__________________
Knowledge: "A gift to be shared. A treasure to receive."
TG Twinkie is offline   Reply With Quote
Old 09-12-2013, 02:54 PM   #14
Rivet Master
 
1988 32' Excella
Robbinsville , New Jersey
Join Date: May 2012
Posts: 1,009
Quote:
Originally Posted by DKB_SATX View Post
If it's been sitting since 2008, the tires absolutely, positively need to be replaced before you take it more than a few miles.
X5 a tire blowing out going down the road can cause $$$$ damages, often enough to total a trailer that's over 20 years old (unless you fix it yourself and don't mind it not being perfect).
__________________

__________________
Wazbro is online now   Reply With Quote
Reply


Currently Active Users Viewing This Thread: 1 (0 members and 1 guests)
 
Thread Tools Search this Thread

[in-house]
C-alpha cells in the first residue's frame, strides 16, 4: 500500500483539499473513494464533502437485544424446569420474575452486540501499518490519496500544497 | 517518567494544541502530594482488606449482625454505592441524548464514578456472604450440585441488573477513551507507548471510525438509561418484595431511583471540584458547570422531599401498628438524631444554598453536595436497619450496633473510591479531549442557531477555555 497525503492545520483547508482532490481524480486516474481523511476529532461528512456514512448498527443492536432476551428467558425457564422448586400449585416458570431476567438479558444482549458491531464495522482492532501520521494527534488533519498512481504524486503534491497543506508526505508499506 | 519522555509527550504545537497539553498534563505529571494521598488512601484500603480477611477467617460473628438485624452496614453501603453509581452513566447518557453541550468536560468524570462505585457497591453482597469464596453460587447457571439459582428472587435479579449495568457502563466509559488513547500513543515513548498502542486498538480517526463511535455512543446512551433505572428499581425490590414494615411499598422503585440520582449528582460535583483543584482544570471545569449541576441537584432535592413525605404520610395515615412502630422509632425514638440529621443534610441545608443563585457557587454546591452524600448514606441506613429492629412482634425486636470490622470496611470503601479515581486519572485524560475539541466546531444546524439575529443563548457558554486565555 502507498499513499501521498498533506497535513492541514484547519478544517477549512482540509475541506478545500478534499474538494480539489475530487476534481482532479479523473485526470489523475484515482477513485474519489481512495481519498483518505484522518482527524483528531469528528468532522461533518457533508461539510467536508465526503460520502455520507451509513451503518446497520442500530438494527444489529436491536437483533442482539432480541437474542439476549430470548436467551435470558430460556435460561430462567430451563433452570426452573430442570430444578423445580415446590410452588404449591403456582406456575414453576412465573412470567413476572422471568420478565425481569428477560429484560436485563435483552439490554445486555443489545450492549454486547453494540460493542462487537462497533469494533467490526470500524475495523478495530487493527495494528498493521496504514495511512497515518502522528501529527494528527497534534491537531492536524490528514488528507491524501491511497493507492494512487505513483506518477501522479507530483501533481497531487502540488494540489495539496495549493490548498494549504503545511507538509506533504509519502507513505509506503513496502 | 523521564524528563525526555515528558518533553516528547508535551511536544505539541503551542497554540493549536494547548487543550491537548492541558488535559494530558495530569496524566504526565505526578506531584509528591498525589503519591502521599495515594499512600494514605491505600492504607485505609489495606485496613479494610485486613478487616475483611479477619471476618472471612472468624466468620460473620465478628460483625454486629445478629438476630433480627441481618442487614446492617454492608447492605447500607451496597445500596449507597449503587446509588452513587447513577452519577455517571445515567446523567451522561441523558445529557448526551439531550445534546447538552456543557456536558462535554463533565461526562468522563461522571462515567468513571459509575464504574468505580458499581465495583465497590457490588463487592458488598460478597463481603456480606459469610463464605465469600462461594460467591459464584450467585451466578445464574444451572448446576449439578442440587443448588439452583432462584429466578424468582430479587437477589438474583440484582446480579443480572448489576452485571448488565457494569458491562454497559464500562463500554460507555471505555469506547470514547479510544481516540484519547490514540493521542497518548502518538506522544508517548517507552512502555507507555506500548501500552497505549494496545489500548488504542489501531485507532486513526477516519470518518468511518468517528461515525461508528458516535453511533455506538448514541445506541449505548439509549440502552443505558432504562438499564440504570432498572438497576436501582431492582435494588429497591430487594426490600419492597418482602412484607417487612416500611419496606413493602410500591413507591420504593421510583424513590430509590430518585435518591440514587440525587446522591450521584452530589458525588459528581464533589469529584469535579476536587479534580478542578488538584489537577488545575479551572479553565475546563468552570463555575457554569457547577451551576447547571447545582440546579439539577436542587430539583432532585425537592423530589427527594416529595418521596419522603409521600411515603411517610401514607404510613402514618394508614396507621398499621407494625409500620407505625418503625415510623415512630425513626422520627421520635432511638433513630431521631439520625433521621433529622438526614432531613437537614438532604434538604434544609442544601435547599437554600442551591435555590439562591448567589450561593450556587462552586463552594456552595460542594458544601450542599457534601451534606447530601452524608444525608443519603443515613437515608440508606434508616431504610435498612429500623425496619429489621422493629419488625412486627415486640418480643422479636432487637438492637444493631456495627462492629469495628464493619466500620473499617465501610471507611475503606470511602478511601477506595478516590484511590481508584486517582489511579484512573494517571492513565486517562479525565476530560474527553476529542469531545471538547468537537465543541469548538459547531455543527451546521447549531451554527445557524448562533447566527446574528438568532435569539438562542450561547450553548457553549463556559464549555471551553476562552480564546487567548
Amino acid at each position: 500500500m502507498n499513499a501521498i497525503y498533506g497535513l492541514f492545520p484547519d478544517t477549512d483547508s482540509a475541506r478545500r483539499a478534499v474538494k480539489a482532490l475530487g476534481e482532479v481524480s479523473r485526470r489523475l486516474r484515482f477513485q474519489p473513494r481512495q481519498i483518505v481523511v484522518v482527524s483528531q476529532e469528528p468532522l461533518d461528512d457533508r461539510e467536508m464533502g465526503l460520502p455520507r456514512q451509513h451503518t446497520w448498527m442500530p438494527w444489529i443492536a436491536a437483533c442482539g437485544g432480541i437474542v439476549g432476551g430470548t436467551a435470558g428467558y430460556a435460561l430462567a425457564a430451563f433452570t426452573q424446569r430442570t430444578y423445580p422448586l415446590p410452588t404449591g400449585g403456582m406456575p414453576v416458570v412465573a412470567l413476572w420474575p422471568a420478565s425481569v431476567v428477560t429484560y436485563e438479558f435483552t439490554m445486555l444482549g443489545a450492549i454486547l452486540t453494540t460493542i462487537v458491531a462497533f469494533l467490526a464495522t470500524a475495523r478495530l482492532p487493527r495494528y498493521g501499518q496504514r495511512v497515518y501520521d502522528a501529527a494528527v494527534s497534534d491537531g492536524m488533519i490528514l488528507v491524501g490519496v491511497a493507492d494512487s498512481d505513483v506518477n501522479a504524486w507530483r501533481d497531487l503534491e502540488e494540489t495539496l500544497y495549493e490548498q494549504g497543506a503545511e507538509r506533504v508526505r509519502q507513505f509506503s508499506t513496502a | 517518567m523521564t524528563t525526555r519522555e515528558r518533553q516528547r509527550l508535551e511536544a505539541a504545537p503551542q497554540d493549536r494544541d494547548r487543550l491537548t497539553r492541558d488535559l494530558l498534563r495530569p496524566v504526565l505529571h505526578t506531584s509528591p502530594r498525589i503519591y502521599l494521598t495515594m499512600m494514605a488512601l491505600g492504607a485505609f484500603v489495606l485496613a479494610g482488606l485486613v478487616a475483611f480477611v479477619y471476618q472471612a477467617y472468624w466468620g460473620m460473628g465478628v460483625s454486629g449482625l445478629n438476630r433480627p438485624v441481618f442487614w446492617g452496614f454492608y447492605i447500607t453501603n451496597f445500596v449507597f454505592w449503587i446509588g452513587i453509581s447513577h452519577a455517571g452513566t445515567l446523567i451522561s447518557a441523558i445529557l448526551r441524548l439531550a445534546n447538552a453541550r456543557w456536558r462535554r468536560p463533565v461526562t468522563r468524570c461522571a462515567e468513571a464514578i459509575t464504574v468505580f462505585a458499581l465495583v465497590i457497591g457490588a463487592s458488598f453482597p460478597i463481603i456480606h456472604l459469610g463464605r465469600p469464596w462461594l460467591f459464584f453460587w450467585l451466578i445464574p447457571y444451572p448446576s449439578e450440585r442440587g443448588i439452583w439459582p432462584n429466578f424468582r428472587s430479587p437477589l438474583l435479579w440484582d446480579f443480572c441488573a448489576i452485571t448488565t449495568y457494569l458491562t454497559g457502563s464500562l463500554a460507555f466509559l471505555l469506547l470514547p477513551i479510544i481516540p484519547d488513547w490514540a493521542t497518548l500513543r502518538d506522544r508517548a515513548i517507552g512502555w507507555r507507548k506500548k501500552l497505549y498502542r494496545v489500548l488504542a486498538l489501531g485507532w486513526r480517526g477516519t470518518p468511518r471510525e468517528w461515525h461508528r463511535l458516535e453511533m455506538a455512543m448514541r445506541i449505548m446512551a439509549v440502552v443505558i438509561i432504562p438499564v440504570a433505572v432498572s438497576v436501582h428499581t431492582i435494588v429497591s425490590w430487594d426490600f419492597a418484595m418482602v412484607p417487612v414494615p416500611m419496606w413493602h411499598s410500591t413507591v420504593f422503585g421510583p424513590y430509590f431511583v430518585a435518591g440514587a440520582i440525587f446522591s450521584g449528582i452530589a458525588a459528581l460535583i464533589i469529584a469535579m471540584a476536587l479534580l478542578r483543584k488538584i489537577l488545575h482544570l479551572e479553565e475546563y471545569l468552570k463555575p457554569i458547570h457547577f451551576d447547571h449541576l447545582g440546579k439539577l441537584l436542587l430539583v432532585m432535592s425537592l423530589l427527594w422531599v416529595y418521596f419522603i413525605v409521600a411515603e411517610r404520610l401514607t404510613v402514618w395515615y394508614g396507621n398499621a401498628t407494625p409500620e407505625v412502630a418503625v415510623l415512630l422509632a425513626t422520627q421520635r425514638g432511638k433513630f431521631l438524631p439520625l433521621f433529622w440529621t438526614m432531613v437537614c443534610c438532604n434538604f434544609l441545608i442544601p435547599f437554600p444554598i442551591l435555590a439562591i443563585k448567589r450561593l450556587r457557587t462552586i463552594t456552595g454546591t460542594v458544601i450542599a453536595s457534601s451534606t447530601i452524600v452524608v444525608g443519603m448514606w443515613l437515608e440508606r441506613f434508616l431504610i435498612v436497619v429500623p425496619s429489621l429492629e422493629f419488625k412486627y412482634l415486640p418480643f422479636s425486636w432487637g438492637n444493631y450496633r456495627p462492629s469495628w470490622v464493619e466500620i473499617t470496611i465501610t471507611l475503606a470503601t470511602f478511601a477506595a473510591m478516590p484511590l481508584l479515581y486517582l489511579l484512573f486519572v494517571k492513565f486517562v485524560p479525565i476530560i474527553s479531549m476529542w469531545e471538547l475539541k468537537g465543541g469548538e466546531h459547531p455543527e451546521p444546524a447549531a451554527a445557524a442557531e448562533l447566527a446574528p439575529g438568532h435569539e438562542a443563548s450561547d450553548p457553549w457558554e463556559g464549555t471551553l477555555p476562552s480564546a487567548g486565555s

Search this Thread:

Advanced Search
Display Modes

Posting Rules
You may not post new threads
You may not post replies
You may not post attachments
You may not edit your posts

BB code is On
Smilies are On
[IMG] code is On
HTML code is Off
Trackbacks are Off
Pingbacks are Off
Refbacks are Off



Virginia Campgrounds

Reviews provided by




Copyright 2002- Social Knowledge, LLC All Rights Reserved.

All times are GMT -6. The time now is 08:46 AM.


Powered by vBulletin® Version 3.8.8 Beta 1
Copyright ©2000 - 2017, Jelsoft Enterprises Ltd.

Airstream is a registered trademark of Airstream Inc. All rights reserved. Airstream trademark used under license to Social Knowledge LLC.